Relationship Between Hook Type and Hooking Location in Sea Turtles Incidentally Captured in the United States Atlantic Pelagic Longline Fishery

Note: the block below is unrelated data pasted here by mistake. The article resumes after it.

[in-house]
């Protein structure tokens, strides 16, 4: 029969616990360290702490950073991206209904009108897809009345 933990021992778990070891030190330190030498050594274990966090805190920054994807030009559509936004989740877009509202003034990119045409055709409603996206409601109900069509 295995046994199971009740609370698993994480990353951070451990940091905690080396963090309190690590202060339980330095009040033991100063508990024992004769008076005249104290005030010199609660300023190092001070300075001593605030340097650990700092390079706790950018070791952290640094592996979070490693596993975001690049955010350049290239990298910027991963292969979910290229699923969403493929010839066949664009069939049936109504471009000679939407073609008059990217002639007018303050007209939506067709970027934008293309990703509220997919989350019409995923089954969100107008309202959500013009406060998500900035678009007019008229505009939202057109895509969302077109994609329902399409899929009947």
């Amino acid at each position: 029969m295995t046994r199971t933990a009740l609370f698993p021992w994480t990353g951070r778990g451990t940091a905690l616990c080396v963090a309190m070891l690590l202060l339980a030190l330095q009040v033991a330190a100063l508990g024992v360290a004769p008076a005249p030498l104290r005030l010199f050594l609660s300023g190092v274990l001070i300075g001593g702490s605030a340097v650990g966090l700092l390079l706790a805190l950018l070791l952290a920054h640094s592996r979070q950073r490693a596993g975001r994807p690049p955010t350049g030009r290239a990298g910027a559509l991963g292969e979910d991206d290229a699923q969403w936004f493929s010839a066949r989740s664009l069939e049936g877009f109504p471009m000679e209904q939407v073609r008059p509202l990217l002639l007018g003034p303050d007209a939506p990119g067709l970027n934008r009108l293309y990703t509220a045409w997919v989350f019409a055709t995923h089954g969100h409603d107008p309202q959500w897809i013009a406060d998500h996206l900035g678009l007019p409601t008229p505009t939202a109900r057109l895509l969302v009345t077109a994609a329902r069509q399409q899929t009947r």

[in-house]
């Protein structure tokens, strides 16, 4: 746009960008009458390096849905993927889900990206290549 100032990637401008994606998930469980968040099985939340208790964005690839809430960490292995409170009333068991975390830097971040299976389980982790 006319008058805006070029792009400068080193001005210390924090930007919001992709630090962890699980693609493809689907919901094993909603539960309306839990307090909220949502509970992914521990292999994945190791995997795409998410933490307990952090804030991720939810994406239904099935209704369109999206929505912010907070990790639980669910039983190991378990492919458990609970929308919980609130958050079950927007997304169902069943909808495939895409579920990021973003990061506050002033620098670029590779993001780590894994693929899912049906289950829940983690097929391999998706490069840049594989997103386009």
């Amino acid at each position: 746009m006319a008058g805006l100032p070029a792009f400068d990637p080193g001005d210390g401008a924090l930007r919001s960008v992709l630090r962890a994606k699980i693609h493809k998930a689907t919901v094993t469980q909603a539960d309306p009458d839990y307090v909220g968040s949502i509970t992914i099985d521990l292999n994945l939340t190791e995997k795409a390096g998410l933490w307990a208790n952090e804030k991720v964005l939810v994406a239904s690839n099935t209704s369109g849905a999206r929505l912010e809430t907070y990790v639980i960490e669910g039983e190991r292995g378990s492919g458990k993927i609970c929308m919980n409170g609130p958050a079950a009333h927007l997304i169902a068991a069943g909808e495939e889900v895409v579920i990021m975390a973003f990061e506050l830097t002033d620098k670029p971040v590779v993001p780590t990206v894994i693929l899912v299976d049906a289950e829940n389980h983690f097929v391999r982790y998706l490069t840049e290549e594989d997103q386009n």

Because incidental capture in pelagic longline fishing gear potentially kills or injures thousands of sea turtles annually, solutions to reduce the frequency and mortality rate of these interactions are critical conservation priorities. Understanding factors that affect post-hooking mortality rates remains an important component to evaluating the population-level impact of these interactions. Post-release mortality may be dependent upon the nature of the interaction (hooking location and/or entanglement) and amount of gear remaining at release. Hooking location can impact the ability of the crew to remove gear, as deeply ingested hooks cannot be removed safely. We examined the effects of hook type (circle vs J-hooks), offset (degrees), and other factors on hooking location in leatherback, Dermochelys coriacea (Vandelli, 1761), and loggerhead, Caretta caretta (linnaeus, 1758), sea turtles incidentally captured from 2000 to 2010 using fishery observer data. Significant differences in hooking location in loggerheads were observed between offset J-hooks and non-offset and 10° offset circle hooks; loggerheads were most often mouth/beak hooked with circle hooks, whereas most had swallowed offset J-hooks. Greater offsets appear to increase the frequency of deeply ingested hooks. Leatherback sea turtles were predominately externally hooked regardless of hook type, but mouth hookings occurred significantly more often on non-offset (0°) circle and J-hooks than on 10° offset circle hooks. When combined with outreach and education on careful release protocols, the use of circle hooks may increase post-interaction survival by modifying hooking location and facilitating maximum gear removal.